Cupcake lovers are being warned to make sure their sweet treats don’t damage their health.

Trading standards officers in Brighton and Hove have received reports of cupcakes containing plastic being sold in the city.

Some glitter and decorations on the popular treats are made of the same material that makes plastic drink bottles.

Brighton and Hove City Council said its staff had received reports of cupcakes containing plastic but were not currently investigating any specific cases.

The local authority has contacted city businesses to warn them of the rules on the use of glitter.

For years cake glitter has been sold in pots labelled as either edible or non-toxic.

Edible glitter is made from starch-based food products that the body can digest, whereas non-toxic glitter is manufactured from plastic that the body cannot break down.

Glitter issues

In April the Food Standards Agency issued fresh guidance saying that non-toxic glitter could not be described as edible and should not be used on cakes other than those on display.

All non-toxic glitters must now be clearly labelled that they should not be consumed.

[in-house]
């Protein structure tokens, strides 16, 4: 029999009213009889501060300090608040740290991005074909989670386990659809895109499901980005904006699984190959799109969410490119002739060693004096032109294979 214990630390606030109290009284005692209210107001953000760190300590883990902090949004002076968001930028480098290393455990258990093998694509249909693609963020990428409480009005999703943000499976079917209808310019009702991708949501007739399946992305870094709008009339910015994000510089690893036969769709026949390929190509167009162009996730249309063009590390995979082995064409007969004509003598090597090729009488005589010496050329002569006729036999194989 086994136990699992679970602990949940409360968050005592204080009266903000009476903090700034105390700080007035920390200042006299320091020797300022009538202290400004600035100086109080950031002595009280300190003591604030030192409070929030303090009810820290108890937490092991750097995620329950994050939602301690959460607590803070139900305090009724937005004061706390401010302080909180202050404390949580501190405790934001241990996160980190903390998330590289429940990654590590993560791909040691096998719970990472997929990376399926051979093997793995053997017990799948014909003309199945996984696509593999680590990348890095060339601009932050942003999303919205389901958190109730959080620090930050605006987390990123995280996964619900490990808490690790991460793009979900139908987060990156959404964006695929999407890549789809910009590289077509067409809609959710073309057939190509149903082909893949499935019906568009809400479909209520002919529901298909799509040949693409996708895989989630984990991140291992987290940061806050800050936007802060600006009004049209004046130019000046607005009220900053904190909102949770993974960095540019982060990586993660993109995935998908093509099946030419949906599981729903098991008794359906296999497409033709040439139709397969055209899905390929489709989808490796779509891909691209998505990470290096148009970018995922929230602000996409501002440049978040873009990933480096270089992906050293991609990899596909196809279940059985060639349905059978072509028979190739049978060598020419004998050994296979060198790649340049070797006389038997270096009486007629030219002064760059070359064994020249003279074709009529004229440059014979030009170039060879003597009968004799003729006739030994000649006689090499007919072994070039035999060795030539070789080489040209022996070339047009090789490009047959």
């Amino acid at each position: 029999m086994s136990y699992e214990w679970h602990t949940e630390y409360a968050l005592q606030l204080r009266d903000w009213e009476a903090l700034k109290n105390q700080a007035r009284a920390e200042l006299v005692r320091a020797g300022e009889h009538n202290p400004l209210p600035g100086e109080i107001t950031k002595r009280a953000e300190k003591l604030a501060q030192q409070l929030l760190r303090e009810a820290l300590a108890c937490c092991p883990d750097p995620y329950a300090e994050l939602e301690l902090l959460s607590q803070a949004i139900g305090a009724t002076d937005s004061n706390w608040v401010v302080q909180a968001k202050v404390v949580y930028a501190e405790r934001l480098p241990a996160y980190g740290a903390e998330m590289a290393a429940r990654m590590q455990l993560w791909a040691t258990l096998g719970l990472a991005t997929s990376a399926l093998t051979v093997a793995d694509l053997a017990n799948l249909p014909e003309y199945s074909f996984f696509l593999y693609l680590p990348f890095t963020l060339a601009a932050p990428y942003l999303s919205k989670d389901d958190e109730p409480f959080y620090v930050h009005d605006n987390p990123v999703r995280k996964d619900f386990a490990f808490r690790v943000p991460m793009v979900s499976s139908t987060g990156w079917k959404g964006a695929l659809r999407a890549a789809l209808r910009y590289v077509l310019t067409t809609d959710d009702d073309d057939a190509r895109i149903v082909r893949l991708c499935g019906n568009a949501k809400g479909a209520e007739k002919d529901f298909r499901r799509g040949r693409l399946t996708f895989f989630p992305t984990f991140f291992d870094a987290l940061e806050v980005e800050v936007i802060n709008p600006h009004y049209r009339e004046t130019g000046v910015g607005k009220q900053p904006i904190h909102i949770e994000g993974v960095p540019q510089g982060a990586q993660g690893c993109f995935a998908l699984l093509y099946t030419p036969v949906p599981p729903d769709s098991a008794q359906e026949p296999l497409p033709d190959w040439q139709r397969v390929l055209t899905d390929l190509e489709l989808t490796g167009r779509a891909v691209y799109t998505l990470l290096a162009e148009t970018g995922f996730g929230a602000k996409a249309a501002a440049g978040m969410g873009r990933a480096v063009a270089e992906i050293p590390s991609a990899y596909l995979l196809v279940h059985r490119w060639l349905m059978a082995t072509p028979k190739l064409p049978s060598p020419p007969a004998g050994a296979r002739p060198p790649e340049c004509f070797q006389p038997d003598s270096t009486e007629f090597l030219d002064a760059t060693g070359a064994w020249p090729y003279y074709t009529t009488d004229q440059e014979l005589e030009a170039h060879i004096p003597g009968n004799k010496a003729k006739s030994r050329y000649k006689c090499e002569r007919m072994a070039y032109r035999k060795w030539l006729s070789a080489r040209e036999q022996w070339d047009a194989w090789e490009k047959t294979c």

A Brighton and Hove City Council spokesman said: “Celebration cakes and cupcakes for all occasions are increasingly popular and edible glitter has been become a fashionable choice of decoration.

“Anyone seeking to use edible glitter is advised to check the labels carefully to ensure the powder is suitable to be eaten.

"Edible glitters are sugar-based and should have a best before date. Non-edible glitters are often made from plastic and may be described as non-toxic.

"While they are not likely to be dangerous in small amounts, it is not advisable to eat anything not produced to food standards.”

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